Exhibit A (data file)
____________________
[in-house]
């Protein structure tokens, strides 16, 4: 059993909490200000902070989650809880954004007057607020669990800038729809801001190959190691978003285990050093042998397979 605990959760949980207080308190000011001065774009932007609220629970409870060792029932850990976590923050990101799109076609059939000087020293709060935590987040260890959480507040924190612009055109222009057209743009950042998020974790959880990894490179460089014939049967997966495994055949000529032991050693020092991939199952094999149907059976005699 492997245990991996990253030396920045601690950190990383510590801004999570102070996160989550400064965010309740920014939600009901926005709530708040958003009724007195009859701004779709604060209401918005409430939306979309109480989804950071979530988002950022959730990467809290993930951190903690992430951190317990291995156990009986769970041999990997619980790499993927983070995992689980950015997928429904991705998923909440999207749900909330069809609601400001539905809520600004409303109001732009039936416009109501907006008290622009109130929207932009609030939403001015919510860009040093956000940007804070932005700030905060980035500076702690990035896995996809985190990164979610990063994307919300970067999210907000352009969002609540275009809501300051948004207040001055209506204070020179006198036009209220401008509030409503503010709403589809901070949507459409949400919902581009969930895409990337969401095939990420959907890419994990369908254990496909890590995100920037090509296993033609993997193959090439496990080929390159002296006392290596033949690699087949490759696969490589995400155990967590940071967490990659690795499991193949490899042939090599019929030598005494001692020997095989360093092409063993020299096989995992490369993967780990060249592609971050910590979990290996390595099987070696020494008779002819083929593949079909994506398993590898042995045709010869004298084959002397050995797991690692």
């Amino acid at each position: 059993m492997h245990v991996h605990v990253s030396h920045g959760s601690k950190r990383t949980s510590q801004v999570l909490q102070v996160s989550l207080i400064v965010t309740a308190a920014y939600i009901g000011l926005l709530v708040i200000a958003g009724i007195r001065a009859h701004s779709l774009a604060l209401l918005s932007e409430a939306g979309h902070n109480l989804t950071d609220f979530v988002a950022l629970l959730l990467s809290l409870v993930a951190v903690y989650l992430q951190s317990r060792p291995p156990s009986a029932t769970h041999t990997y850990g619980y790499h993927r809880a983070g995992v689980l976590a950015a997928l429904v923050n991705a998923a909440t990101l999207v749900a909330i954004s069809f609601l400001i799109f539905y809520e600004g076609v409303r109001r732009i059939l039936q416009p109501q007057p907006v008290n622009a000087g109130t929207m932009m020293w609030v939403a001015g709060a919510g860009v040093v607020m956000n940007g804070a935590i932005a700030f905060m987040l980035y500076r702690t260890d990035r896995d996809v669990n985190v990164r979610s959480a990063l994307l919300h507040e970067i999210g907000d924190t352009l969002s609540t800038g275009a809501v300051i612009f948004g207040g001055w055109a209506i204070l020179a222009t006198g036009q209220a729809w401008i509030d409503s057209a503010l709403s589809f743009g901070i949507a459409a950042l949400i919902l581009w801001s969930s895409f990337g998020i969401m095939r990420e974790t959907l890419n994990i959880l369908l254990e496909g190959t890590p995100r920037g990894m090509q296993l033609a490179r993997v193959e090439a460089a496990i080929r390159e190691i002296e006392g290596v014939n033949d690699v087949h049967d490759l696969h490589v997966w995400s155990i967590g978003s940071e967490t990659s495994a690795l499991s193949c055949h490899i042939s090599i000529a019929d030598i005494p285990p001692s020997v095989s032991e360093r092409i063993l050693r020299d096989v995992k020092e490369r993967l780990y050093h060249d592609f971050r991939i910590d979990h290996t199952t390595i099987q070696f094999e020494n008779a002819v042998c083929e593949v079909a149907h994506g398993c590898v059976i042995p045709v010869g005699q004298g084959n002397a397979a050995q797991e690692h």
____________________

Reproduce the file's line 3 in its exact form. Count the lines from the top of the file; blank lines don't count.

């Amino acid at each position: 059993m492997h245990v991996h605990v990253s030396h920045g959760s601690k950190r990383t949980s510590q801004v999570l909490q102070v996160s989550l207080i400064v965010t309740a308190a920014y939600i009901g000011l926005l709530v708040i200000a958003g009724i007195r001065a009859h701004s779709l774009a604060l209401l918005s932007e409430a939306g979309h902070n109480l989804t950071d609220f979530v988002a950022l629970l959730l990467s809290l409870v993930a951190v903690y989650l992430q951190s317990r060792p291995p156990s009986a029932t769970h041999t990997y850990g619980y790499h993927r809880a983070g995992v689980l976590a950015a997928l429904v923050n991705a998923a909440t990101l999207v749900a909330i954004s069809f609601l400001i799109f539905y809520e600004g076609v409303r109001r732009i059939l039936q416009p109501q007057p907006v008290n622009a000087g109130t929207m932009m020293w609030v939403a001015g709060a919510g860009v040093v607020m956000n940007g804070a935590i932005a700030f905060m987040l980035y500076r702690t260890d990035r896995d996809v669990n985190v990164r979610s959480a990063l994307l919300h507040e970067i999210g907000d924190t352009l969002s609540t800038g275009a809501v300051i612009f948004g207040g001055w055109a209506i204070l020179a222009t006198g036009q209220a729809w401008i509030d409503s057209a503010l709403s589809f743009g901070i949507a459409a950042l949400i919902l581009w801001s969930s895409f990337g998020i969401m095939r990420e974790t959907l890419n994990i959880l369908l254990e496909g190959t890590p995100r920037g990894m090509q296993l033609a490179r993997v193959e090439a460089a496990i080929r390159e190691i002296e006392g290596v014939n033949d690699v087949h049967d490759l696969h490589v997966w995400s155990i967590g978003s940071e967490t990659s495994a690795l499991s193949c055949h490899i042939s090599i000529a019929d030598i005494p285990p001692s020997v095989s032991e360093r092409i063993l050693r020299d096989v995992k020092e490369r993967l780990y050093h060249d592609f971050r991939i910590d979990h290996t199952t390595i099987q070696f094999e020494n008779a002819v042998c083929e593949v079909a149907h994506g398993c590898v059976i042995p045709v010869g005699q004298g084959n002397a397979a050995q797991e690692h």